As a costume designer, Joel Ebarb knows a lot about style. He also knows the vital importance of substance.
For Ebarb, chair of the Department of Theatre in the Patti and Rusty Rueff School of Visual and Performing Arts, substance is the key to success as a teacher — substance in the material presented and in the professor's character. Without it, students immediately smell a fraud, he says, and they don't like it. With it, they engage.
And it is clear that Ebarb is engaging. So much so that the University rewarded him in May 2011 with its highest teaching recognition, an Outstanding Undergraduate Teaching Award in memory of Charles B. Murphy.
"Professor Ebarb was always so lively and entertaining. You can see that he is passionate about his discipline. He never just lectured; he always interacted with the students," says Silvia Son, a junior in mass communication who took his "History of Social Dress" course.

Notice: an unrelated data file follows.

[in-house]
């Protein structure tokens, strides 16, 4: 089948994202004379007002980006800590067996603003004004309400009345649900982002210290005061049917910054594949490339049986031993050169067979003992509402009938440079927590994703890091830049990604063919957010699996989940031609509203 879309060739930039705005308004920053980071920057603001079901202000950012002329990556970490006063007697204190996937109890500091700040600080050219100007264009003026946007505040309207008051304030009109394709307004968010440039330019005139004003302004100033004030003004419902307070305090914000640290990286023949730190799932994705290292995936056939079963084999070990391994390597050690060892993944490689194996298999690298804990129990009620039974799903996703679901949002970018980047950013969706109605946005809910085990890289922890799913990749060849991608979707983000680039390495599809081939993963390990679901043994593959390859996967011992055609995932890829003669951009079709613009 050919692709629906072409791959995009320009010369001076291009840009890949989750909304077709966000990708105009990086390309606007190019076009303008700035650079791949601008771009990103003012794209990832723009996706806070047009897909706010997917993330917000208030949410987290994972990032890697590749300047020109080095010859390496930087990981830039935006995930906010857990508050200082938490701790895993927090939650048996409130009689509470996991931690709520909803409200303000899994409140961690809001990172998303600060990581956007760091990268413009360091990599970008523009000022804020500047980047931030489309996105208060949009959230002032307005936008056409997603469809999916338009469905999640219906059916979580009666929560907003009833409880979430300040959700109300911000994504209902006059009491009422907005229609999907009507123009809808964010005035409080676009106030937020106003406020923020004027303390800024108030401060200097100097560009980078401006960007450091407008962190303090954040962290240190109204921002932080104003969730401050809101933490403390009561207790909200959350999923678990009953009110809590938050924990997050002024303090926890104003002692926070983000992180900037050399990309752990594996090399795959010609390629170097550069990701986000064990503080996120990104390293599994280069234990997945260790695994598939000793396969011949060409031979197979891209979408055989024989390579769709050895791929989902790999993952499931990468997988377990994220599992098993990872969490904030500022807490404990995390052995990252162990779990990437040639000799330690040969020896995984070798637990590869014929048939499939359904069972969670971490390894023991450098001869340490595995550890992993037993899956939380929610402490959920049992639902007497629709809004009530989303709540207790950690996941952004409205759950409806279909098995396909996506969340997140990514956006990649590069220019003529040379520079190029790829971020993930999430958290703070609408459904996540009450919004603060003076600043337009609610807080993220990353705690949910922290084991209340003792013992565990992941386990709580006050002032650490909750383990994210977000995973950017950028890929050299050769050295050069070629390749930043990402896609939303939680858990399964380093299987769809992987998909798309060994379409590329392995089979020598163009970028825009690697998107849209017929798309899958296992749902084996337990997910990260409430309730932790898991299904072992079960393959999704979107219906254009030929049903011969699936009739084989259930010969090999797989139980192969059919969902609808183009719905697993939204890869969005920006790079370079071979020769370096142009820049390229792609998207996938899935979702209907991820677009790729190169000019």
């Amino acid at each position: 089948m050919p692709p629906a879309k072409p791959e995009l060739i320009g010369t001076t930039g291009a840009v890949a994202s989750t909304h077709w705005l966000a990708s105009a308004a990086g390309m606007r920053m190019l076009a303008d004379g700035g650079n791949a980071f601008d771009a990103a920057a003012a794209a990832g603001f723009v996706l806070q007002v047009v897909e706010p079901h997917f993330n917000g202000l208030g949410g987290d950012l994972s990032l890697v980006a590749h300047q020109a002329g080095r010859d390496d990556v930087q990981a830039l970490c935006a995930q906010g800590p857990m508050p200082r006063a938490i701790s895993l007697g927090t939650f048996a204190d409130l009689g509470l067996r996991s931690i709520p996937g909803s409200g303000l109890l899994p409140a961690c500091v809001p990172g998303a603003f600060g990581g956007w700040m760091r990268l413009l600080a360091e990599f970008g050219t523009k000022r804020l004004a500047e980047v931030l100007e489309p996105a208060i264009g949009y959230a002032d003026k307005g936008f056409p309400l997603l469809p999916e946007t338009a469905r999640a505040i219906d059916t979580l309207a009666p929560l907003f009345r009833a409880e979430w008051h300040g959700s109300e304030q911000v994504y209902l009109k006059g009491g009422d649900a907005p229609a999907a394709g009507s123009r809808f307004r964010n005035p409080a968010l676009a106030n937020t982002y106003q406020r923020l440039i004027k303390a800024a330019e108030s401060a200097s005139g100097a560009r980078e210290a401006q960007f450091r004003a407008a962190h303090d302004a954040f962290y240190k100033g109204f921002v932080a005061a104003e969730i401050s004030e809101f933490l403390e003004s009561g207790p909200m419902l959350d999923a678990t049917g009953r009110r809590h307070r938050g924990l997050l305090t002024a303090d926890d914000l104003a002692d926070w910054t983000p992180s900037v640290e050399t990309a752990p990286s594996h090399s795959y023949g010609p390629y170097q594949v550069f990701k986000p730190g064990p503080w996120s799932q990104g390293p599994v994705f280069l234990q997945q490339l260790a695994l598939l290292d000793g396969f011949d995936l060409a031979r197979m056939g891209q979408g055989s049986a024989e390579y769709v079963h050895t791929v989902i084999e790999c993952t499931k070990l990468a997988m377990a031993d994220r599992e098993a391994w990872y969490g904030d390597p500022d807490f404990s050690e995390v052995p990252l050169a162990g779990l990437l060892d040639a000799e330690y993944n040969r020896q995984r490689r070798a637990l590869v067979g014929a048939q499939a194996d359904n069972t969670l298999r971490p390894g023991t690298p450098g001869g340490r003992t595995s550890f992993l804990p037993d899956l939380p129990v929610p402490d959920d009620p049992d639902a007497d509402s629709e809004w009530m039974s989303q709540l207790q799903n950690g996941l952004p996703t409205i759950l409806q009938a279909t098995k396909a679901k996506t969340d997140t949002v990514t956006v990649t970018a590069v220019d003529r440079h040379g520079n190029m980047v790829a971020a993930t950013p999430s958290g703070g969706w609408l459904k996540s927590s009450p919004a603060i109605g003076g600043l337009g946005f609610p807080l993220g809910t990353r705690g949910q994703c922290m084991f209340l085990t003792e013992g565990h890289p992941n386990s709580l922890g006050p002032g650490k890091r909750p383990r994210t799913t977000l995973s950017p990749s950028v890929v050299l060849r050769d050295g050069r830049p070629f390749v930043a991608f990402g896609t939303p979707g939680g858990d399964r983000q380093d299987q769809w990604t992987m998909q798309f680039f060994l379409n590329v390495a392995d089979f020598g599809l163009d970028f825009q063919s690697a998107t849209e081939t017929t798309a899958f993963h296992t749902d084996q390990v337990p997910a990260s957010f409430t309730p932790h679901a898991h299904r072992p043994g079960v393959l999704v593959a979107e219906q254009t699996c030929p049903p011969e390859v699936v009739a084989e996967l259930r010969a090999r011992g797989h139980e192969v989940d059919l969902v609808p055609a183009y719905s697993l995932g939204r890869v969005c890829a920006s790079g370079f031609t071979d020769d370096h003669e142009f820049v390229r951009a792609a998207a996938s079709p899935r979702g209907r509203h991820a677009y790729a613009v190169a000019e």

Ebarb set out to be a teacher during his undergraduate days in English at Northwestern State University of Louisiana. He came to Purdue in 1997 as manager of the costume shop and soon took on teaching duties. He teaches large classes like "Theater Appreciation," which draws over 200 students. And he teaches small classes, like "Period Styles," a graduate seminar. Regardless of the size of his audience, his approach is the same.
"I look at teaching a lecture as putting on a show," says Ebarb, who on this day is dressed with flair and style in a beautifully fitted blue blazer, crisp dress shirt, and natty bow tie. "It can’t just be edu-tainment; you do have to keep the students' attention. It's like doing a play. A good teacher draws energy from the class."
"Attending Professor Ebarb's class means participating in a celebration of knowledge. It's not a matter of watching him; it's a total interaction," says Katie Morrison, an art history major who studied with Ebarb. "He encourages thoughtful, laid-back, and often hilarious discussion. I kept my class notebook because of Professor Ebarb's fantastic one-liners. But more importantly, he is genuinely interested in all his students and in all of our perspectives."